Media Watch

Internet Radio Providers Balance Obstacles With Successes

Even though Tucson has roughly 40 terrestrial radio stations, for some, the variety offered isn't enough. As a result, some music-lovers have ventured into Internet radio, a limited but expanding outlet designed to fill what they feel is a void in the market.

There are positives and negatives to the technology. On the positive side, operating a niche-format Internet radio station can attract listeners worldwide. Sure, terrestrial stations stream on the Web as well, but if their formats basically mirror a local station, why not listen to what's closer?

On the negative side, current technology makes listening to Internet radio in the car tough to do--and the car obviously remains a major port for radio.

Carlos Zeta encountered another problem in his Internet radio venture: His Radio N format actually became too popular, and therefore became too expensive to maintain as it was then set up.

"When we first started, we only had 3,000 launches a month, but we started growing and had 60,000 launches a month. We were the No. 1 Latin station on Live365," said Zeta. hosts a variety of Internet radio stations, and ultimately makes its money on the success of specific signals. Zeta's format explosion was good news for Live365, but the expenses became too great, and he had to abandon the relationship.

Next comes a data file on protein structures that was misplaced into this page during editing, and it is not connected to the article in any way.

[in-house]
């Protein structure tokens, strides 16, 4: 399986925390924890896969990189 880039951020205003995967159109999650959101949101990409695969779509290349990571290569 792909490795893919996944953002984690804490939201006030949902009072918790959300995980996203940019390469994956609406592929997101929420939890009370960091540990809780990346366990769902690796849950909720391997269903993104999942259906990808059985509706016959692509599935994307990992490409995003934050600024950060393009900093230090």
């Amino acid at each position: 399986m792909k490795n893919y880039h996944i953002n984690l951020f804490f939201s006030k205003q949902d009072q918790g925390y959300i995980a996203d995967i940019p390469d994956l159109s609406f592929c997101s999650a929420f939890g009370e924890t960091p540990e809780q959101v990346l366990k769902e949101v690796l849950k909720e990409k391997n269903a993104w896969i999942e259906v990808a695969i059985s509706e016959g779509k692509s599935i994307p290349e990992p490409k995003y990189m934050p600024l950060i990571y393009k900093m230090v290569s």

"They have contacted us and tried to give us options, but for us to stay on the air, (they said) we had to pay them. I didn't think it was fair," Zeta said. "We were No. 1, but they were making a certain amount of money. We just don't want to go with them. We'll create our own server and go from there."

Zeta says the format's success had to do with filling a niche overlooked by Spanish-language radio in this and other markets.

"The main formats in Tucson are regional Mexican music. La Preciosa (KTZR FM 97.1) plays regional Mexican, but like oldies," said Zeta. "The format we play is very modern and very contemporary. It's for the Latinos who are born here, but they understand Spanish. We also programmed Latin pop and Top 40 that attracted audiences that didn't speak Spanish."

As popularity increased, Zeta said, he was landing interviews with significant Latin pop performers and even had financial backing from Casino del Sol. He hopes to be back online with an independent presence before the end of the year.

"We know there are a lot of people who want to listen to that format, and we proved it," Zeta said. "I don't think it will be a problem once we bring it back again. We're putting a lot of stuff together. We want to come back strong."

Meanwhile, Tony Frank hopes his Internet radio venture can help liven up jazz listening options.